Awards include the Guggenheim, Jerome, Van Lier, NYFA, and Gail Merrifield Papp Fellowships; New York Times Outstanding Playwright Award; Lucille Lortel, Equity Jeff, and OBIE Awards; and the Future Aesthetics Artist Regrant, among others. As a screenwriter, Kristoffer has developed original television pilots for HBO and FX, written for the first season of Netflix’s GLOW, and adapted the musical Rent for FOX. Kristoffer teaches playwriting at New York University. He is an alumnus of New Dramatists and a member of its Board of Directors, and the current secretary of the Dramatists Guild Council.

Episode 10: Orbiting King of the Yees

This episode of Satellite: Beyond the Page orbits our production of King of the Yees. You’ll hear from Director Lava Alapai about why King of the Yees has been a “bucket-list” project since she first read the script five years ago. 

Host Bobby Bermea also speaks with Nick Lee of the Portland Lee Association Lion Dance Team about the tradition of Chinese family associations, lion and dragon dances. Bobby also talks to photographer and artist Horatio Law about the lobby display he curated, the work currently on display at the Portland Chinatown Museum, and the evolution of Portland’s Chinatown. 

Lava Alapai

Lava Alapai is a director, playwright, and photographer born in Okinawa, Japan, and raised in Honolulu, Hawaii. She has been creating theatre in Portland for over a decade, and some of her recent directing credits include School Girls, or; the African Mean Girls play for Portland Center Stage, The Chinese Lady, The Revolutionists, and An Octoroon (co-direction) for Artists Repertory Theatre, Is God Is for Washington Ensemble Theatre, Columbinus, Charlotte’s Web and Locomotion (Drammy award – Direction) for Oregon Children’s Theatre. Writing credits include The Rudy project for Artists Repertory Theatre’s Mercury Festival, T.I.N.A for 48hour Film Festival, redline for 24hr Theatre Festival, and Mutt for ManyHats Collaboration with support from a grant from the Regional Arts & Culture Council. She is a proud member of the Stage Directors & Choreographers Society (SDC) and Dramatists Guild.

Nick Lee is a coach of the Portland Lee’s Association Dragon & Lion Dance Team. In 2004 under the guidance of elder Ken Lee, Nick assisted his uncle Terry Lee and cousin Eric Lee in starting the team. Since then Nick has traveled to China twice to study traditional Fut San lion dance. He has also had the opportunity to learn contemporary Hok San lion dance with Masters from Singapore & Malaysia. He is dedicated to teaching and passing on the Lion Dance Art to future generations.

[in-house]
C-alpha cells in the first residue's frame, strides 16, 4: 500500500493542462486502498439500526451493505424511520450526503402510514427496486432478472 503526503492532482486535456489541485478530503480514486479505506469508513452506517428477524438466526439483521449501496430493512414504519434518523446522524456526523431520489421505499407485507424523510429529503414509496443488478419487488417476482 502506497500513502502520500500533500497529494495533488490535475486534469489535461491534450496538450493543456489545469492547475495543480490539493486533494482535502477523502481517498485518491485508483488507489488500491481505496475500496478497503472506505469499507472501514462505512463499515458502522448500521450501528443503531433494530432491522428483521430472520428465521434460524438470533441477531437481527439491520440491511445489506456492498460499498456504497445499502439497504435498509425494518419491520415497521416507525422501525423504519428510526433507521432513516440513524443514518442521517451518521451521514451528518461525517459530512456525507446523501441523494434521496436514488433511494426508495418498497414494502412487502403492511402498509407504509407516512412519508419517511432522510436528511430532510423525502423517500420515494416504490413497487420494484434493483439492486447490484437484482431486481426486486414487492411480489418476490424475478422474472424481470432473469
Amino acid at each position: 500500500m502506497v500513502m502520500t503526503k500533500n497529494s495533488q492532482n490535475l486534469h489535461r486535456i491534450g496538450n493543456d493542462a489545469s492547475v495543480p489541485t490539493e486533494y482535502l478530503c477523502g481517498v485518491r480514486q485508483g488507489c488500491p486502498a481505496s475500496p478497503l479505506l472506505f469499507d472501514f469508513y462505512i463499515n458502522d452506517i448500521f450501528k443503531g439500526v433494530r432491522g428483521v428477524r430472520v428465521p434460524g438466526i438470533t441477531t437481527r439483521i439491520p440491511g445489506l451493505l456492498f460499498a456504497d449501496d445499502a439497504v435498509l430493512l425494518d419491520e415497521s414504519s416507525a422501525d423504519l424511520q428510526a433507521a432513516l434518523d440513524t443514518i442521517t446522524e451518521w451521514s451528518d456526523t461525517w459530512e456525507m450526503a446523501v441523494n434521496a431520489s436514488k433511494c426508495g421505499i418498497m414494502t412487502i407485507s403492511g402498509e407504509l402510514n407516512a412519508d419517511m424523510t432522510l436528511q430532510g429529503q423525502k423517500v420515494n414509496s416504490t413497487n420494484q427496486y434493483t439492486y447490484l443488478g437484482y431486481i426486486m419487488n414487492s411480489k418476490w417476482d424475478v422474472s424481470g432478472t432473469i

Photo credit Frank Chin

Nick Lee

Episode 9: Orbiting The Elaborate Entrance of Chad Deity

This month’s episode of Satellite orbits Profile’s production of THE ELABORATE ENTRANCE OF CHAD DEITY by Kristoffer Diaz, directed by Josh Hecht. We’ll talk with Playwright Kristoffer Diaz, who’s been a finalist for the Pulitzer Prize and winner of the Lucille Lortel, Obie and New York Times Outstanding Playwright Award. We’ll talk about playwriting, sports and breaking through barriers. Then, we’ll talk with professional wrestler William “Malcolm Phlex” Evans, who served as Wrestling Director on CHAD DEITY about his career and why he thought pro wrestlers were divas…until he started working in the theatre! But first up: Award-winning Playwright and Profile Theatre Featured Writer Kristoffer Diaz

Kristoffer Diaz

KRISTOFFER DIAZ is a playwright, librettist, screenwriter, and educator. His play The Elaborate Entrance of Chad Deity was a finalist for the Pulitzer Prize in Drama. Other full-length titles include Welcome to Arroyo’s, Reggie Hoops,Hercules, and The Unfortunates. His work has been produced, commissioned, and developed at The Public Theater, Dallas Theater Center, Geffen Playhouse, ACT, Center Theatre Group, The Goodman, Second Stage, Victory Gardens, and Oregon Shakespeare Festival, among many others.